One of the more intriguing prospects in the upcoming NFL Draft is Fresno State quarterback Derek Carr. In college, Carr displayed the types of skills a lot of old school scouts love with a mix of arm strength, accuracy and big-play ability. He’s the type of prospect that will kill a workout in a t-shirt and shorts, allowing media members to come away impressed with his skill as well. Carr does have a serious flaw, though, that could keep him from being a successful NFL starter — his occasional lack of awareness in the pocket.
It’s a flaw that derailed his brother David, who was the first pick ever by the Houston Texans, though claiming the elder Carr ever played behind a real offensive line is very generous. The unawareness to pressure, or believing pressure is there when it isn’t, is a factor that can cover up any type of real talent on the field. If Carr is selected as one of the top picks, it’s likely he immediately becomes a starter and never gets a period to adjust to seeing an NFL pass rush and he never progresses in the pocket. For this reason, the best thing for Carr could be to fall in the draft and get selected by the San Diego Chargers.
The Chargers might understandably be hesitant to take a quarterback in the first round at pick No. 25, but it’s also possible they believe he is the best player available at that spot. Obviously, the more justifiable pick for the Chargers would be if Carr fell to the second round for pick No. 57, but general manager Tom Telesco has already shown he isn’t averse to keeping a position of strength strong. This offseason, he brought in running back Donald Brown even after the duo of Ryan Mathews and Danny Woodhead was one of the most effective in the league last season. It’s probably also unlikely the Chargers do draft Carr, but this pairing could be the best thing for both parties involved.
As NFL coaches have gotten smarter and offenses have evolved, there has been a shift in expectations of rookie quarterbacks. Some systems, and excellent prospects like Andrew Luck, have now made quarterbacks who don’t contribute in their first year seem like failures. At a time rookie quarterbacks played more like Geno Smith than Russell Wilson — well, maybe not Geno Smith bad, but you get the point. There’s nothing wrong with taking a highly talented player early in a draft and letting him develop behind a veteran for a few years. For Carr, being inserted into Mike McCoy’s offense and learning behind Philip Rivers could be his best case scenario for the middle years of Carr’s career.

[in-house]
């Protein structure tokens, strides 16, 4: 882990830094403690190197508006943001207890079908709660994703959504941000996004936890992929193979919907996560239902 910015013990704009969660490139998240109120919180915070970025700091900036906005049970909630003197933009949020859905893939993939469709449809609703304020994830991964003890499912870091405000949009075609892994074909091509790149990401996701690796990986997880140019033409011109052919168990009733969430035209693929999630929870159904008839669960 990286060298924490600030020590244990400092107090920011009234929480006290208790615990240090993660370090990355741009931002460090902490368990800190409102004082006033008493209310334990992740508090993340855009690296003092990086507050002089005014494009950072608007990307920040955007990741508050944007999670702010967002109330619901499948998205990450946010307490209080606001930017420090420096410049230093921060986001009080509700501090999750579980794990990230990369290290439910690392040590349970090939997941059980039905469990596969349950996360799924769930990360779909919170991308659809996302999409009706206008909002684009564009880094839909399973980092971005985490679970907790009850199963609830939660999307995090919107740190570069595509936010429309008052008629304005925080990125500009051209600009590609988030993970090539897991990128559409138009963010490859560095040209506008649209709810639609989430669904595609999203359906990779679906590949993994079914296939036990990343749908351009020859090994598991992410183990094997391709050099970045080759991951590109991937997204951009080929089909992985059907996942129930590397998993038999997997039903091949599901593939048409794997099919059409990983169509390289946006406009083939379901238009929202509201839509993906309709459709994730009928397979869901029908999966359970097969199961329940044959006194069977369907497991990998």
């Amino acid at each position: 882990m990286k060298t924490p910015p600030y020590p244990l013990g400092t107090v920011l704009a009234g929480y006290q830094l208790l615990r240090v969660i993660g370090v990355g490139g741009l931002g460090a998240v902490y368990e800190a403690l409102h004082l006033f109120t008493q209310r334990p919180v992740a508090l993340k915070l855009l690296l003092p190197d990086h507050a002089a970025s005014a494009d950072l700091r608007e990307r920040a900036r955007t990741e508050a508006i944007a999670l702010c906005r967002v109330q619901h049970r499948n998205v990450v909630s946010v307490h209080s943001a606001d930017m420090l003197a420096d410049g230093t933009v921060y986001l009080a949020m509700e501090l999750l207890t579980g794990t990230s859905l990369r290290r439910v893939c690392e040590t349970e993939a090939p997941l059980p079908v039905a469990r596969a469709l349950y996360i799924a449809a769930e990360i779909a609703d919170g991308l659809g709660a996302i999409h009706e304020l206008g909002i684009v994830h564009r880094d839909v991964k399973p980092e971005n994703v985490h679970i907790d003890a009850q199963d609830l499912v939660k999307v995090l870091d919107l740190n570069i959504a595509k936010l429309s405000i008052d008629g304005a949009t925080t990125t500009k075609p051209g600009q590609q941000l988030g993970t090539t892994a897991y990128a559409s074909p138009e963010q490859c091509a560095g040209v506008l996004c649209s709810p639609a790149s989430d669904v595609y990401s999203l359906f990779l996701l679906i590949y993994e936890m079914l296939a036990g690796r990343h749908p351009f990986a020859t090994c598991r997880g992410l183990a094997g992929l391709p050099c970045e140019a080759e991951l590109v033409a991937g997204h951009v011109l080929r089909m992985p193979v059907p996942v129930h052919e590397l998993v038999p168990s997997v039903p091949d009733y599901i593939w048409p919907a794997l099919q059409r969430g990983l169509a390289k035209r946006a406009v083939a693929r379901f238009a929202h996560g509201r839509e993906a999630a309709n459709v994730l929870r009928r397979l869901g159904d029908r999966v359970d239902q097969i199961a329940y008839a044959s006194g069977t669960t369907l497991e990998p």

McCoy’s system utilizing pre-snap reads and quick decisions could be the first step in fixing Carr’s pocket presence. In the first year under McCoy, Rivers’ sack rate went from 8.5 percent in 2012 to 5.2 percent in 2013. McCoy and quarterbacks coach, Frank Reich, worked with Rivers last season to better navigate pressure in the pocket. Rivers isn’t one of the most nimble quarterbacks in the league, so he has to rely on being smart in the pocket to avoid pressure rather than running away from it. Carr has the ability to make the throws needed in the NFL. Pair him with young weapons like Keenan Allen and Ladarius Green and the Chargers offense would be set to stay on pace for years to come.
The worst situation for Carr would be to immediately be inserted as a starter somewhere behind a subpar offensive line and be expected to produce for a team so blown away by his raw talent that they don’t fully understand his weaknesses. Carr has the upside to be a productive NFL starter, but his floor is perhaps the lowest of any of the top quarterbacks in this draft class. He should be better off and more likely to succeed after sitting behind a veteran during the early stages of his career.
In a division that features a 38-year-old Peyton Manning, Alex Smith and To Be Determined as the other quarterbacks, getting a step ahead on the next quarterback probably isn’t a bad strategy for the Chargers to take within the next few seasons. Rivers will turn 33 years old next season, though not yet near the end of his career, he’s on the wrong side of the age curve for quarterbacks. Eventually San Diego will need another quarterback and, like most problems, it would be better to address it before it actually becomes a problem. Having a high upside player like Carr develop for a few years could alleviate the potential for trouble in future seasons and it could be the best thing for the potential of Carr’s career.